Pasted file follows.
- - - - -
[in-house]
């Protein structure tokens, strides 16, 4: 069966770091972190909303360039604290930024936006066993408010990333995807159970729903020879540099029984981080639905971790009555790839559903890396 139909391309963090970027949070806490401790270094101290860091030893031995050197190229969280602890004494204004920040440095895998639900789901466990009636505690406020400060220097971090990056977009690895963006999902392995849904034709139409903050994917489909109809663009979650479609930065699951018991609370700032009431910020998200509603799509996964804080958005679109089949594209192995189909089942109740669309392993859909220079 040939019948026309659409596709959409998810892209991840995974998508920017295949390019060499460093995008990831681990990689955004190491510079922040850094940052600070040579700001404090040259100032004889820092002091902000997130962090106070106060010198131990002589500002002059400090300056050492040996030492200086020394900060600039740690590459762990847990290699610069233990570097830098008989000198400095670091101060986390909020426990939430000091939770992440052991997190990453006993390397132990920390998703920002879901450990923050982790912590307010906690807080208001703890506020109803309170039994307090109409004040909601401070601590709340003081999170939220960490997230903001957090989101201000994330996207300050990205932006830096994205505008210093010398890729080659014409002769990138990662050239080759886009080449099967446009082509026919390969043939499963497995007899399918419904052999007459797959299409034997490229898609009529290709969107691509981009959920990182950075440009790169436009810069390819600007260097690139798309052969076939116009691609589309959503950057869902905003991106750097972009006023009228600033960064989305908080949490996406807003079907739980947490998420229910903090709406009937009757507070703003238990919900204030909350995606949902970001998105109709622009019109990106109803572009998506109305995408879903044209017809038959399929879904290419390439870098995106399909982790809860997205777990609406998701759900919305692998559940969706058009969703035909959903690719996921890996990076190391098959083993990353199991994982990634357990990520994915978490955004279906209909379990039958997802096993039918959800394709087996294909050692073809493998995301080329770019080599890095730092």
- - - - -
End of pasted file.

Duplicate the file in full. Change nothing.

[in-house]
């Protein structure tokens, strides 16, 4: 069966770091972190909303360039604290930024936006066993408010990333995807159970729903020879540099029984981080639905971790009555790839559903890396 139909391309963090970027949070806490401790270094101290860091030893031995050197190229969280602890004494204004920040440095895998639900789901466990009636505690406020400060220097971090990056977009690895963006999902392995849904034709139409903050994917489909109809663009979650479609930065699951018991609370700032009431910020998200509603799509996964804080958005679109089949594209192995189909089942109740669309392993859909220079 040939019948026309659409596709959409998810892209991840995974998508920017295949390019060499460093995008990831681990990689955004190491510079922040850094940052600070040579700001404090040259100032004889820092002091902000997130962090106070106060010198131990002589500002002059400090300056050492040996030492200086020394900060600039740690590459762990847990290699610069233990570097830098008989000198400095670091101060986390909020426990939430000091939770992440052991997190990453006993390397132990920390998703920002879901450990923050982790912590307010906690807080208001703890506020109803309170039994307090109409004040909601401070601590709340003081999170939220960490997230903001957090989101201000994330996207300050990205932006830096994205505008210093010398890729080659014409002769990138990662050239080759886009080449099967446009082509026919390969043939499963497995007899399918419904052999007459797959299409034997490229898609009529290709969107691509981009959920990182950075440009790169436009810069390819600007260097690139798309052969076939116009691609589309959503950057869902905003991106750097972009006023009228600033960064989305908080949490996406807003079907739980947490998420229910903090709406009937009757507070703003238990919900204030909350995606949902970001998105109709622009019109990106109803572009998506109305995408879903044209017809038959399929879904290419390439870098995106399909982790809860997205777990609406998701759900919305692998559940969706058009969703035909959903690719996921890996990076190391098959083993990353199991994982990634357990990520994915978490955004279906209909379990039958997802096993039918959800394709087996294909050692073809493998995301080329770019080599890095730092």